The Inside Scoop on COLLEGE: A Senior’s Advice to Underclassmen

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Courtesy of www.thsc.org

Courtesy of www.thsc.org

Courtesy of www.thsc.org

Charlotte Gemperle ‘18, Arts and Entertainment Editor

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The month of May is a joyful time for the seniors, who have survived the college process and are winding down to enjoy the last few weeks of high school. The juniors, on the other hand, are just gearing up for what will dominate the next six months of their lives: college applications.

The college process can seem daunting, with deadlines to meet, standardized tests to study for, and generally trying to present yourself in the best way possible – but don’t worry! I’ve been there, and I’ve got your back!

#1: Start EARLY

You’ve all heard this before, but this is something that I cannot stress enough. A lot of you may be planning to finish your applications over the summer; while this is a great idea, remember that on top of internships, vacations, summer homework, and SAT or ACT preparation, the work can pile up quickly! Bottom line, definitely start your applications over the summer but don’t stress if you can’t finish everything before school starts. Most people don’t, and everything works out in the end.

#2: Do something over the summer!

Colleges are really looking for interesting people who pursue what they’re passionate about. Do you love community service? Try volunteering! Are you into science? Look for an internship! There’s no wrong answer here; colleges just want to see that you’re doing something productive with your time.

#3: ACT or SAT…?

A very commonly asked question is, “Should I take the ACT or the SAT?” I would recommend taking a practice ACT and SAT, and see which you feel more comfortable with. If you still feel conflicted, try asking your college counselor. What really makes the ACT difficult is the time pressure. You have to work fast, or you won’t finish! Also, the ACT has a science section, while the SAT does not. However, if you are not a science person, don’t let this deter you! The ACT science section is basically another reading comprehension section with extra tables and graphs to analyze. You have slightly more time for each section on the SAT, but the material might be slightly harder. It really just comes down to personal preference and lots of practice!

Keep in mind that you have to send all SAT scores to colleges, but you can pick and choose which ACT scores to send.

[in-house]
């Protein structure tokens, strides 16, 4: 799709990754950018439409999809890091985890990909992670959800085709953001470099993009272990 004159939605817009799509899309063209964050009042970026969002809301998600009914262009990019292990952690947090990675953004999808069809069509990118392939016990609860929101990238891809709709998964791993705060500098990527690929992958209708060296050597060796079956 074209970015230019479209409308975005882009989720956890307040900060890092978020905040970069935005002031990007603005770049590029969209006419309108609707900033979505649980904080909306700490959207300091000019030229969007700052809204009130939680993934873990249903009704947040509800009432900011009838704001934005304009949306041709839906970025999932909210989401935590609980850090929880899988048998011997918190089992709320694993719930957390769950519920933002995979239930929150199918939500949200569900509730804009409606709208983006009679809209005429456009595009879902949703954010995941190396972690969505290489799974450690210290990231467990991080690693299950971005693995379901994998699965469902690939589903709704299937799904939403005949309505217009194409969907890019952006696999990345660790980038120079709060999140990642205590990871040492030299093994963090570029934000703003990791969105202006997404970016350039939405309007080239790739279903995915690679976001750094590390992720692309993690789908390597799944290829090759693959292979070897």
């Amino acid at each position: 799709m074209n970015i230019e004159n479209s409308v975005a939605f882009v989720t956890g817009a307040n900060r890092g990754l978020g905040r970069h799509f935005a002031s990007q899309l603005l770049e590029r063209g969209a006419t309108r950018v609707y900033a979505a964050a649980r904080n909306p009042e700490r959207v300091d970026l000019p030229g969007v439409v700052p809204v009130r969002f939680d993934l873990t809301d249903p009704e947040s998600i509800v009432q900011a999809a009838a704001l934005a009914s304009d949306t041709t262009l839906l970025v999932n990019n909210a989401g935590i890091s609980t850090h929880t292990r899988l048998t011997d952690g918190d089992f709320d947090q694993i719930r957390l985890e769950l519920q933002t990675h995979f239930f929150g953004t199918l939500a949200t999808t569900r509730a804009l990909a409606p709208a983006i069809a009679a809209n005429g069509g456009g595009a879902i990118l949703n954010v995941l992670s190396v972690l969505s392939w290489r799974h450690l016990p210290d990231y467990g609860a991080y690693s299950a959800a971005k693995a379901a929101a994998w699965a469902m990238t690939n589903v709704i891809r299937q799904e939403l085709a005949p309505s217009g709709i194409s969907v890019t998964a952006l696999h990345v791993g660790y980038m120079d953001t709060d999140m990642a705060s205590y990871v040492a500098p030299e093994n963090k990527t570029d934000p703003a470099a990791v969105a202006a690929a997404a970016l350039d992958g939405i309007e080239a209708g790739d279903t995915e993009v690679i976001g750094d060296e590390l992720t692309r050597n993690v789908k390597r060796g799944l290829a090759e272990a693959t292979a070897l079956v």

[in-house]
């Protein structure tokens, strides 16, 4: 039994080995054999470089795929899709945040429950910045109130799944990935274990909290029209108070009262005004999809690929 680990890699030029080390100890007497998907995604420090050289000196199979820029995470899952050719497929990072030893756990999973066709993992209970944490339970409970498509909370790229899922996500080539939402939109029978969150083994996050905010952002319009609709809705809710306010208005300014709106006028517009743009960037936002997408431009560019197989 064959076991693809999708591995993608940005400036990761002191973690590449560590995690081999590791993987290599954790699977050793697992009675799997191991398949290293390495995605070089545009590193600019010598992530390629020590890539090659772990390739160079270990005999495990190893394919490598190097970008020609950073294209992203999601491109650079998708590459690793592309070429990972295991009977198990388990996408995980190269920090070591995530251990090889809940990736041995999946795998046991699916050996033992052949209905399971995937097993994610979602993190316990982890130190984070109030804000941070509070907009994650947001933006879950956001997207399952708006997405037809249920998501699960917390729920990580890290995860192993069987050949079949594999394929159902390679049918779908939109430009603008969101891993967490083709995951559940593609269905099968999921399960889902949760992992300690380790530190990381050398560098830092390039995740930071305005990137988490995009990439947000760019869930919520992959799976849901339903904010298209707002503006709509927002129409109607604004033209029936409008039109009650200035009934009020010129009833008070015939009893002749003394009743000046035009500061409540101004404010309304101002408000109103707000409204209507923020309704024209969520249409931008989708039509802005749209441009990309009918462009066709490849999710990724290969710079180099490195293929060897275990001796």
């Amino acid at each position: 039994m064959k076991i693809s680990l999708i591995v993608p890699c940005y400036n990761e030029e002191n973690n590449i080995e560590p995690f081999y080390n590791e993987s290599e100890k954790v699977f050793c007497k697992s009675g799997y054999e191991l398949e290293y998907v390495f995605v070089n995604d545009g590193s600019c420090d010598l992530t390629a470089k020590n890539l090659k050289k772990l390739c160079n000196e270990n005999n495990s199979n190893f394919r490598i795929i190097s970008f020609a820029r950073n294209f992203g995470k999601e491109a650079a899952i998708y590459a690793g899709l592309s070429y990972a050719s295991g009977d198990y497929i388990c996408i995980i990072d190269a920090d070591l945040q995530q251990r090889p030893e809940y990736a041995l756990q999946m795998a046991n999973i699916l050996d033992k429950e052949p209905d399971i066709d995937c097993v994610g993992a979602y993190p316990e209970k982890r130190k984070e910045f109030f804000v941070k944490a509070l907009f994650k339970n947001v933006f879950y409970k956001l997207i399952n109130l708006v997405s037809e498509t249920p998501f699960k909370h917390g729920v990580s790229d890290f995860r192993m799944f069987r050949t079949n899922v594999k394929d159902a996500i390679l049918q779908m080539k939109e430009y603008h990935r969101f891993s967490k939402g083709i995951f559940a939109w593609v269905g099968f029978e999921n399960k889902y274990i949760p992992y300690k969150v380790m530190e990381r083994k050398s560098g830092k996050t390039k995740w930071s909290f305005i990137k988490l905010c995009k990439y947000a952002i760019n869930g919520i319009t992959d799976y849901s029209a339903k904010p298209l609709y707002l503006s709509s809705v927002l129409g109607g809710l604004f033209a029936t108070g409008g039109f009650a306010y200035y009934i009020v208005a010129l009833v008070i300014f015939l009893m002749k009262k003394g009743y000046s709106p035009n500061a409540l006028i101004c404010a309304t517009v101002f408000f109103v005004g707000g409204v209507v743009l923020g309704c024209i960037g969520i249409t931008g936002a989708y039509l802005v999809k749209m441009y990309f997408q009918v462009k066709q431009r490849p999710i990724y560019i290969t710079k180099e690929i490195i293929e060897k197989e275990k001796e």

#4: What are Subject Tests, and do I need to take them?

Subject Tests are meant to supplement your grades and AP tests, and prove your proficiency in certain subjects. Most colleges do not require subject tests; however, many of the more selective ones do. Start by researching which schools require or recommend subject tests, and then choose subjects that you’re good at or that coincide with your intended major. Talk to your college counselor if you don’t know which exams to take, or whether you should take any.

*When colleges say they “recommend” subject tests, this usually means that they require them. Without them, you will have little chance of admission.

*Scoring is subjective and varies from school to school. However, competitive applicants generally shoot for a 650 or above, since the tests are scored out of 800.

#5: Choosing Which Colleges to Apply to

With thousands of colleges in the US alone, finding the right one can feel overwhelming. My best advice is to meet with your college counselor and discuss your interests and preferences with them. Put in the time and effort to discover what is important to you. I promise you will find the perfect school for you – and there isn’t just one place where you will be happy!

#6: College Interviews

In case any of you might feel worried about college interviews, don’t stress. Not all colleges require or even offer interviews. Oftentimes the more selective colleges require them because they get so many outstanding applicants each year. Look at this as an opportunity to express yourself and show off your strengths. This won’t make or break your admission decision; colleges simply want to get to know you beyond your application!

*Though every college interview is different, you should be prepared to talk about yourself, your interests, and why you want to attend their school.

#7: Prestige isn’t everything

Don’t feel pressured to only apply to “well-known” or “highly ranked” colleges, and don’t feel obligated to attend the most “prestigious” school you get into! Listen to your college counselor’s suggestions and do some research before deciding if the college is the right fit for you. After all, you will spend the next four years (or more) at this university, so you want to make sure that you enjoy it!

*The name of the school will only get you so far. It matters much more what you do in college, rather than where you are.

#8: Choosing a major

Some people know exactly what they want to be when they grow up; I am not one of those people. Much of college is having the freedom to study what you want, and discover what you are interested in. There’s nothing wrong with applying undecided, or with not knowing which career path to pursue. THAT’S WHAT COLLEGE IS FOR! 🙂  However, if you know exactly what you’re passionate about, go for it! Still, make sure to research each school’s major selection before making a choice. Remember, you can always change your major later!

Good luck to all the rising seniors!

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1 Comment

One Response to “The Inside Scoop on COLLEGE: A Senior’s Advice to Underclassmen”

  1. Amie Kosberg on May 22nd, 2018 12:36 pm

    Brilliant (Brillante)! I love #7, so true.

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The Inside Scoop on COLLEGE: A Senior’s Advice to Underclassmen